The Americans with Disabilities Act (“ADA”) may cover gender dysphoria. A transgender woman filed two ADA claims against her former employer. The employer requested dismissal of the case, noting that gender identity disorders are expressly excluded from coverage by the ADA. A Pennsylvania federal judge declined to dismiss the case, finding that a transgender person could have other substantially limiting impairments that are caused by “gender identity disorder”—such as the symptoms of gender dysphoria that this plaintiff alleges—which could be covered under the ADA. There has been a lot of litigation under Title VII of the Civil Rights Act of 1964 relating to gender issues. This ADA challenge represents a different approach to gender-equity litigation.

    For more, click here: http://bit.ly/2sU9LTV

    (4) Philadelphia's Salary History Law Stands, for Now

    Philadelphia’s law banning salary history inquiries will stand, for now. A district judge has thrown out a challenge to the new law, which prohibits employers from inquiring about an applicant's salary history. The Philadelphia Chamber of Commerce (“Chamber”) sought a preliminary injunction against the law. The judge dismissed the case, finding that the Chamber lacked standing to bring the lawsuit because it failed to provide an example of a specific member that would be impacted by the law. The Chamber was given leave to file an amended complaint, but, in the meantime, the law will be in effect. The city has not indicated whether it will begin enforcing the law.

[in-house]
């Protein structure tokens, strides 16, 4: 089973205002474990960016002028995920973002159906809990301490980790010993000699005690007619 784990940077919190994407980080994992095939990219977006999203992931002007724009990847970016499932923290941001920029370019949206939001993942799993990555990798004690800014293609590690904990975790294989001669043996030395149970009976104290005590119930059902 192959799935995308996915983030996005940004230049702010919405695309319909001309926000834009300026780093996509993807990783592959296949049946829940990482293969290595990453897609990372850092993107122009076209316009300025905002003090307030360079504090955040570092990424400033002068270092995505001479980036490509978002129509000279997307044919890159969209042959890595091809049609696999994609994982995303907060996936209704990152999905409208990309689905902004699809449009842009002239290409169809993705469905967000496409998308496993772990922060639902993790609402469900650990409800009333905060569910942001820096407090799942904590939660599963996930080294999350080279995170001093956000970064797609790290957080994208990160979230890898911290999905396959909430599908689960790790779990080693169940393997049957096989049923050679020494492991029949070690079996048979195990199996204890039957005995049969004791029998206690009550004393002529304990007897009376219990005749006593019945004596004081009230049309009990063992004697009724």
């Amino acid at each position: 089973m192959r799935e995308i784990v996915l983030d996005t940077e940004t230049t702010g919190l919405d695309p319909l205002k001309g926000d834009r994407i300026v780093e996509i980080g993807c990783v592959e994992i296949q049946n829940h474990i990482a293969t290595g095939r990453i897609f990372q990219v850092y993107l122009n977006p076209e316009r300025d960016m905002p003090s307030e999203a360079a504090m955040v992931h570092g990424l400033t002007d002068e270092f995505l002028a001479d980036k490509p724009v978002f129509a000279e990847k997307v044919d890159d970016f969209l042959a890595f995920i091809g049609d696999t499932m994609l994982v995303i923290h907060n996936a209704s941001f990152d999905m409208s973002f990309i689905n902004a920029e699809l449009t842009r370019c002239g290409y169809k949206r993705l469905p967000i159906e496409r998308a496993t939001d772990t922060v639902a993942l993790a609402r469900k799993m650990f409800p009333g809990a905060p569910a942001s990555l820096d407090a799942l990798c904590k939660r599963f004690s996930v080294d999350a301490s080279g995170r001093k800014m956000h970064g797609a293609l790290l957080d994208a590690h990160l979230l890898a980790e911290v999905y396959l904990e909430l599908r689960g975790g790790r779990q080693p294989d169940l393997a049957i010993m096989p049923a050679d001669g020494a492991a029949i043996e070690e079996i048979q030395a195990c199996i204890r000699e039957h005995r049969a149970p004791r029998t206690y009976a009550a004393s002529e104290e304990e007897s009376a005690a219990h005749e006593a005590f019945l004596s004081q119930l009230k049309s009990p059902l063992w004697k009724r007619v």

(5) Tip of the Week

    Bill Kane, Senior Vice President and General Manager for Sumitomo Corporation of America, shares some advice on the best practices for implementing a leadership development program:

    Visit EmploymentLawThisWeek.com.

    These materials have been provided for informational purposes only and are not intended and should not be construed to constitute legal advice. The “Tip of the Week” offers one perspective on possible human resource ideas or business practices. It presents the perspective of an individual not affiliated with Epstein Becker Green and should not be considered legal advice. The content of these materials is copyrighted to Epstein Becker & Green, P.C. EMPLOYMENT LAW THIS WEEK® is a registered trademark of Epstein Becker & Green, P.C. ATTORNEY ADVERTISING.

    # vimeo.com/221326212 Uploaded 9 Views 0 Comments

Employment Law This Week®

Epstein Becker Green PRO

Welcome to Employment Law This Week®, presented by Epstein Becker Green. This online video program – among the first of its kind in the legal industry – tracks the latest developments that could impact you and your workforce. The series features three…


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Welcome to Employment Law This Week®, presented by Epstein Becker Green. This online video program – among the first of its kind in the legal industry – tracks the latest developments that could impact you and your workforce. The series features three components: Trending News, Deep Dives, and Monthly Rundowns. Learn more at ebglaw.com/employment-law-this-week/